Credit: Tim Peck
Credit: Tim Peck

Take Your Relationship to New Heights   

New Hampshire offers 48 mountains over 4,000 feet and the winter offers a chance to fall in love with your favorite hikes all over again. You don’t have to go high or hike far to enjoy a winter trek though, there are plenty of trails you can do in a half-day or even a few hours. If you are an ambitious couple, try the Lion Head route up New England’s highest peak.

 


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Level up Your Relationship with a New Skill

The winter offers exposure you simply don’t get in any other season: Blustery white-out mountain conditions and serpentine columns of frozen waterfalls let you enjoy the cold in a new way. With an EMS-guided Introduction to Ice Climbing course, you can gain a complete understanding of the fundamentals in one-day, so you and your partner can pursue ever more adventures, together!

Courtesy: The Ice Castles
Courtesy: The Ice Castles

Be the King and Queen for a Day

Ice slides, ice towers, ice tunnels and arches with hanging icicles, oh my! If you grew up in New England there’s a good chance you built a snow fort as a kid, and loved it. Rekindle that magic with the adult version of the snow fort, the majestic Ice Castle, fit for a king and queen. There is plenty to explore with your date, from towering spires that rise like icy sentinels to dungeonesque tunnels you can crawl through like an arctic mouse. There is even an ice slide to cap off your romantic day together.

We wish you all a fun and safe Valentine’s Day adventure! If you go on one of these dates, please tag us on instagram using the #goEast hashtag.


Newsflash: Dreaming of Adventure in 2019? The AAC Live Your Dream Grant Will Fund It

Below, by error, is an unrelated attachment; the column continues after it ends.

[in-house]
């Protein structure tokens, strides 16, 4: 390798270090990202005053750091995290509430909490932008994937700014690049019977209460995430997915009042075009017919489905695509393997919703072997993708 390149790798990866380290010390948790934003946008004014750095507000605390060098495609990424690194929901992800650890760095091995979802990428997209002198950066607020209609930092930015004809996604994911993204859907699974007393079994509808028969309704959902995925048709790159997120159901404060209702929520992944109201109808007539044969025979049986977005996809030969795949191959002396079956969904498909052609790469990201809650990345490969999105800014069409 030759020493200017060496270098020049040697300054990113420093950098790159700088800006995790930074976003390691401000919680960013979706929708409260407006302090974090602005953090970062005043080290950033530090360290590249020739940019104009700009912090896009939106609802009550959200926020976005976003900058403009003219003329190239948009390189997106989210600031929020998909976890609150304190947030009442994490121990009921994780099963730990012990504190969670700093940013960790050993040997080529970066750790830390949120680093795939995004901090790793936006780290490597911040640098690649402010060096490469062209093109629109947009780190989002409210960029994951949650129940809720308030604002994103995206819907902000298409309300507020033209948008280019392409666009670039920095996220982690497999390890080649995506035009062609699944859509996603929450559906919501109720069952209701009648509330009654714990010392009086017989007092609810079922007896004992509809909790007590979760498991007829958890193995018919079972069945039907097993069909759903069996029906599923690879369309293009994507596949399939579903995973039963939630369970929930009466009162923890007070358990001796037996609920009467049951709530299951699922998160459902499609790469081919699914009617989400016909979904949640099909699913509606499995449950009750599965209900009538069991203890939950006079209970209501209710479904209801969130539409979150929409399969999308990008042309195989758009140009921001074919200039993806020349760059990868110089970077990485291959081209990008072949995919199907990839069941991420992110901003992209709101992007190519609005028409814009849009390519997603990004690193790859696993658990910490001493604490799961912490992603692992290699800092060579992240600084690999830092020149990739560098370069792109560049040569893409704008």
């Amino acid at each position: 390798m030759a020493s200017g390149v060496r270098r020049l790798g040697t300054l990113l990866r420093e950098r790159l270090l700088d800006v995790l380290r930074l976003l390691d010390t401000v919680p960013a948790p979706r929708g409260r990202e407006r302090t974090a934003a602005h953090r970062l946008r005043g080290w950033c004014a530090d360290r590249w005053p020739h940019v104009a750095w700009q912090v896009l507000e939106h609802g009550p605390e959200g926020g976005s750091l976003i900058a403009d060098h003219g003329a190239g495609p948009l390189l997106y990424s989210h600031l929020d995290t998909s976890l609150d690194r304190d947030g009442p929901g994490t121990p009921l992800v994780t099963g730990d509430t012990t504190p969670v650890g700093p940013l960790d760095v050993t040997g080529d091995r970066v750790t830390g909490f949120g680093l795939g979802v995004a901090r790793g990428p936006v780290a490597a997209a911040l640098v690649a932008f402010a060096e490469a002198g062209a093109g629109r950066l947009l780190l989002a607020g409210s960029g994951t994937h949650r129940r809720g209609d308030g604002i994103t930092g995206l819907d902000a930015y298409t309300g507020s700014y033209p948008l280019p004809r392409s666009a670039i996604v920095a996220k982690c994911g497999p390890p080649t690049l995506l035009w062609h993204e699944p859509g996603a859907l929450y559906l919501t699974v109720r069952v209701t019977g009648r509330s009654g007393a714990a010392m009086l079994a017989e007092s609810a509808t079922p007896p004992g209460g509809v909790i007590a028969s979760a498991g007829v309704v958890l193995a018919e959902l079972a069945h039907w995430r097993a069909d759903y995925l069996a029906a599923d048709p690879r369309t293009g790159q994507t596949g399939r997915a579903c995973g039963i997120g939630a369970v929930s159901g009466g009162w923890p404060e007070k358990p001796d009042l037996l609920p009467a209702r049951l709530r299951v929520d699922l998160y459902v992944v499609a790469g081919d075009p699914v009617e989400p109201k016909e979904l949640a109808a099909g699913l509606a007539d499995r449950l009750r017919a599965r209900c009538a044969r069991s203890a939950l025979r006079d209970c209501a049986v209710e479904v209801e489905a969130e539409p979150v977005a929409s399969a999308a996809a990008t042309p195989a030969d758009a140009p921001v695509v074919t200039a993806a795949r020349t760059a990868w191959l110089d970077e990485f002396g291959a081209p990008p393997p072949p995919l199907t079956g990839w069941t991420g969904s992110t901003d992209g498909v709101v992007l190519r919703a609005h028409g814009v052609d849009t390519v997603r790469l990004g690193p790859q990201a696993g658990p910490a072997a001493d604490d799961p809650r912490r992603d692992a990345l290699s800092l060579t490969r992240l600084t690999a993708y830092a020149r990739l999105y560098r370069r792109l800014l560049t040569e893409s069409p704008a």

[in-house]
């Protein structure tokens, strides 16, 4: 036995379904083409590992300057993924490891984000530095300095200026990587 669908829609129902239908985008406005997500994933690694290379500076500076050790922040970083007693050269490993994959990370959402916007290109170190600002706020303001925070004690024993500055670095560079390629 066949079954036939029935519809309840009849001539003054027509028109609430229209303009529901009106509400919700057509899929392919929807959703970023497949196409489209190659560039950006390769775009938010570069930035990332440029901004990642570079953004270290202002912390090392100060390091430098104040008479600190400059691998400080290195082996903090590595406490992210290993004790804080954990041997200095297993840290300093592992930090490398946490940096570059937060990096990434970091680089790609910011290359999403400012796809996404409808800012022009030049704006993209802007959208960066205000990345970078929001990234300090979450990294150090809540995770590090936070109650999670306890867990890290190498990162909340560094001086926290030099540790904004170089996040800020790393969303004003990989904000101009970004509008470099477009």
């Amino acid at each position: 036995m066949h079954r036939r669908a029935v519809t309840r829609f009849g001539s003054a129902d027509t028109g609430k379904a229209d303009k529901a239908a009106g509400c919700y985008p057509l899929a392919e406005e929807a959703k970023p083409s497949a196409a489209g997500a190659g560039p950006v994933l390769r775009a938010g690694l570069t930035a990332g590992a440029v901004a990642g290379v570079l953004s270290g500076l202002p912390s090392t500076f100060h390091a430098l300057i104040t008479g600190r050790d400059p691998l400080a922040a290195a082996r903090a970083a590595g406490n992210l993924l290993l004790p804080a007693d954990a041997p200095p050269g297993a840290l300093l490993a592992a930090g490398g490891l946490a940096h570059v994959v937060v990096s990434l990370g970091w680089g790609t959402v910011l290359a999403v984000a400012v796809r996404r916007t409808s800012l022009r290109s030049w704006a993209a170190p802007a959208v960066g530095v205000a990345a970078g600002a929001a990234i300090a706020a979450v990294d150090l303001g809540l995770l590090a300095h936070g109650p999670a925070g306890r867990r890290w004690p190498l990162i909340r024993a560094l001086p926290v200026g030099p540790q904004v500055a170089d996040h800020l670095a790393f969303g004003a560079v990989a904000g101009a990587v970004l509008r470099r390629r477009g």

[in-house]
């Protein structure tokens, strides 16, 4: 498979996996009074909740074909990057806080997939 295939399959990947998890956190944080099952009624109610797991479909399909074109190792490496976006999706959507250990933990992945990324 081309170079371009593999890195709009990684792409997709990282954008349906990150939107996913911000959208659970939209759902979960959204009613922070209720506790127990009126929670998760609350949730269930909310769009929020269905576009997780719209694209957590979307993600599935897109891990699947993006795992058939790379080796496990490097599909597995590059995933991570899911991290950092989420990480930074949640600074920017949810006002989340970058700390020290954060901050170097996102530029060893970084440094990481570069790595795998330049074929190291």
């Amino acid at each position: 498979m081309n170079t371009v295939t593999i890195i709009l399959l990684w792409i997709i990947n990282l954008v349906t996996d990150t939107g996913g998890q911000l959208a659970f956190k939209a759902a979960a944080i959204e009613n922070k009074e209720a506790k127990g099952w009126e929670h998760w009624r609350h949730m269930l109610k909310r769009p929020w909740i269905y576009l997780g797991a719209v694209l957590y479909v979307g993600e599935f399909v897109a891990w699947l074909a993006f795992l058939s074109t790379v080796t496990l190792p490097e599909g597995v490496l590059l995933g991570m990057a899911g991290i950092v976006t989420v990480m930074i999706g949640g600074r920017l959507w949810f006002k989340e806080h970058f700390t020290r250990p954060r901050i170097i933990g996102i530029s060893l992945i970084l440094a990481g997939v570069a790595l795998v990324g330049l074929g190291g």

Who says climbing grants are only for first ascents or professionals? If you have a mountain goal to accomplish this year, the American Alpine Club’s Live Your Dream Grant could help you accomplish it, regardless of scale.

Founded in 2012, The Live Your Dream grant “was born from the idea that “the most important climbs out there are our own.” The program is designed to help every-day adventurers achieve personal progression and to support unforgettable experiences. In other words, the AAC wants you to pursue your goals, to be psyched to get out into the mountains, to grow, and to inspire yourself and others. There is no dream too big or too small.

Last year, the AAC awarded $72,150 to 158 individuals with a wide-range of objectives.

Grants are open to mountain folk of all ages, ability levels and climbing disciplines. Whether you’re looking to sport climb 5.11 by the end of the year, learn the trade of trad, attempt your first multi-pitch, summit mountains close to home or abroad, or attempt a trail running ultra, it’s all on the table as long as it pushes your abilities to the next level, whatever that may be.

To apply, submit your application online by March 31st. Submissions are reviewed at the regional level (Northeast, Southeast, Central, Rocky Mountain, Western, Northwestern, and a Ski/Snowboard Mountaineering focus) and winners will be announced in May.

When applying, make sure to hone in on the specificity of your goal: “The project must accurately demonstrate a progression in skills and experience and outline a specific obtainable yet personally difficult goal. The objective should be at the edge of your physical and technical ability level. However, your individual experience level should be appropriate for the proposed objective.”

For further advice on writing your application, 2015 winners, Ben Beck-Coon and Anthony Nguyen, have outlined tips on crafting a great proposal.

Courtesy: The American Alpine Club
Courtesy: The American Alpine Club

If you’re looking for inspiration, the following award winners have shared their epic experiences:

Established in 1902, the American Alpine Club’s (AAC) mission is to “support our shared passion for climbing and respect for the places we climb.” For years the AAC funded cutting-edge and highly technical ascents with the aim of advancing the possibilities of the sport. Yet these expeditions are at the fringe and often seem unrelatable. With the growth of climbing, the AAC (in partnership with The North Face) wanted to help more people enjoy the varied disciplines of the vertical world.

Sure, the pros get the limelight, but we all experience the same joy and exaltation that comes from personal growth and achieving our mountain dreams. I for one, a 5.10 climber, will certainly be applying with the goal of climbing 5.11 by the end of the year.